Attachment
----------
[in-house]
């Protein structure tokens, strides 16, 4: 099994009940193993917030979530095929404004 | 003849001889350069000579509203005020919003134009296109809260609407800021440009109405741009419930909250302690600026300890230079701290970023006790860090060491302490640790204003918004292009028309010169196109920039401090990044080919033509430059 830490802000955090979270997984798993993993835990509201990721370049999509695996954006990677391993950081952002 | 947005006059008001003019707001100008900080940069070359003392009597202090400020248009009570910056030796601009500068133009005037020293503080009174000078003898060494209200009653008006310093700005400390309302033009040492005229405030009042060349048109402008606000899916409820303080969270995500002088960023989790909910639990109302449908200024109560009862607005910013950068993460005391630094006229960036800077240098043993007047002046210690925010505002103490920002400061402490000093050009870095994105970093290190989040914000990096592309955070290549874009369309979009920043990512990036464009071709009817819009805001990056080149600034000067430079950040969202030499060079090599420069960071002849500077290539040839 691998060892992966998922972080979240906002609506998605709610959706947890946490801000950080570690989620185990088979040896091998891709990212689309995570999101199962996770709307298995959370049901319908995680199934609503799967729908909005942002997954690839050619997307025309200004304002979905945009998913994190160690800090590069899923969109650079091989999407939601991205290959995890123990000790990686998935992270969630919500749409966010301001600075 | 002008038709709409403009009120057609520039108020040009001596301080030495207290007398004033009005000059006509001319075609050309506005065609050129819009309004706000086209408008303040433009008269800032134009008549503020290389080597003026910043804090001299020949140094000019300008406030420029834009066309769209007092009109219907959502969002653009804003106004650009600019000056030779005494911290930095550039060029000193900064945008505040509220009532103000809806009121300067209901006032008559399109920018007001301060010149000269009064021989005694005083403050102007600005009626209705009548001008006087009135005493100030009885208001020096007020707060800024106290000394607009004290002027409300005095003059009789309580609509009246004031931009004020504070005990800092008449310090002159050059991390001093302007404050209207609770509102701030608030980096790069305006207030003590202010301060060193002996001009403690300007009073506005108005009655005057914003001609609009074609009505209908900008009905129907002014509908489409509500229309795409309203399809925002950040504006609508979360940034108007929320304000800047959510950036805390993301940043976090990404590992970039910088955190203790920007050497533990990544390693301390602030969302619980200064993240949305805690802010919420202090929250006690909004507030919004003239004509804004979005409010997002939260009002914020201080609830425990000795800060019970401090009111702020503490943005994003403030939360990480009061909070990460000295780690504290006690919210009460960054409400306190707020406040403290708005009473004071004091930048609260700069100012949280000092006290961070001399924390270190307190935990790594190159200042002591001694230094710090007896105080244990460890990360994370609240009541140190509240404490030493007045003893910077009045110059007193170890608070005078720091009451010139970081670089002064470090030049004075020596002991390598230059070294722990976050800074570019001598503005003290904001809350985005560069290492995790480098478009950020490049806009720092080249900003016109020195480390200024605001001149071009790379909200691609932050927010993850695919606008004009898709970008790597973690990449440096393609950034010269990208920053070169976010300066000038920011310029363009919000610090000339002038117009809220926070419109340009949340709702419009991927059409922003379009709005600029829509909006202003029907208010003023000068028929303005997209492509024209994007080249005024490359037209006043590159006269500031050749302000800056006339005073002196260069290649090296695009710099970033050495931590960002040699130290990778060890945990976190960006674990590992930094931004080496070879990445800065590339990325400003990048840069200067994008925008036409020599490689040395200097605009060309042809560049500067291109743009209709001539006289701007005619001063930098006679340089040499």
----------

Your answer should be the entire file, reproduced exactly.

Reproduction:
[in-house]
């Protein structure tokens, strides 16, 4: 099994009940193993917030979530095929404004 | 003849001889350069000579509203005020919003134009296109809260609407800021440009109405741009419930909250302690600026300890230079701290970023006790860090060491302490640790204003918004292009028309010169196109920039401090990044080919033509430059 830490802000955090979270997984798993993993835990509201990721370049999509695996954006990677391993950081952002 | 947005006059008001003019707001100008900080940069070359003392009597202090400020248009009570910056030796601009500068133009005037020293503080009174000078003898060494209200009653008006310093700005400390309302033009040492005229405030009042060349048109402008606000899916409820303080969270995500002088960023989790909910639990109302449908200024109560009862607005910013950068993460005391630094006229960036800077240098043993007047002046210690925010505002103490920002400061402490000093050009870095994105970093290190989040914000990096592309955070290549874009369309979009920043990512990036464009071709009817819009805001990056080149600034000067430079950040969202030499060079090599420069960071002849500077290539040839 691998060892992966998922972080979240906002609506998605709610959706947890946490801000950080570690989620185990088979040896091998891709990212689309995570999101199962996770709307298995959370049901319908995680199934609503799967729908909005942002997954690839050619997307025309200004304002979905945009998913994190160690800090590069899923969109650079091989999407939601991205290959995890123990000790990686998935992270969630919500749409966010301001600075 | 002008038709709409403009009120057609520039108020040009001596301080030495207290007398004033009005000059006509001319075609050309506005065609050129819009309004706000086209408008303040433009008269800032134009008549503020290389080597003026910043804090001299020949140094000019300008406030420029834009066309769209007092009109219907959502969002653009804003106004650009600019000056030779005494911290930095550039060029000193900064945008505040509220009532103000809806009121300067209901006032008559399109920018007001301060010149000269009064021989005694005083403050102007600005009626209705009548001008006087009135005493100030009885208001020096007020707060800024106290000394607009004290002027409300005095003059009789309580609509009246004031931009004020504070005990800092008449310090002159050059991390001093302007404050209207609770509102701030608030980096790069305006207030003590202010301060060193002996001009403690300007009073506005108005009655005057914003001609609009074609009505209908900008009905129907002014509908489409509500229309795409309203399809925002950040504006609508979360940034108007929320304000800047959510950036805390993301940043976090990404590992970039910088955190203790920007050497533990990544390693301390602030969302619980200064993240949305805690802010919420202090929250006690909004507030919004003239004509804004979005409010997002939260009002914020201080609830425990000795800060019970401090009111702020503490943005994003403030939360990480009061909070990460000295780690504290006690919210009460960054409400306190707020406040403290708005009473004071004091930048609260700069100012949280000092006290961070001399924390270190307190935990790594190159200042002591001694230094710090007896105080244990460890990360994370609240009541140190509240404490030493007045003893910077009045110059007193170890608070005078720091009451010139970081670089002064470090030049004075020596002991390598230059070294722990976050800074570019001598503005003290904001809350985005560069290492995790480098478009950020490049806009720092080249900003016109020195480390200024605001001149071009790379909200691609932050927010993850695919606008004009898709970008790597973690990449440096393609950034010269990208920053070169976010300066000038920011310029363009919000610090000339002038117009809220926070419109340009949340709702419009991927059409922003379009709005600029829509909006202003029907208010003023000068028929303005997209492509024209994007080249005024490359037209006043590159006269500031050749302000800056006339005073002196260069290649090296695009710099970033050495931590960002040699130290990778060890945990976190960006674990590992930094931004080496070879990445800065590339990325400003990048840069200067994008925008036409020599490689040395200097605009060309042809560049500067291109743009209709001539006289701007005619001063930098006679340089040499």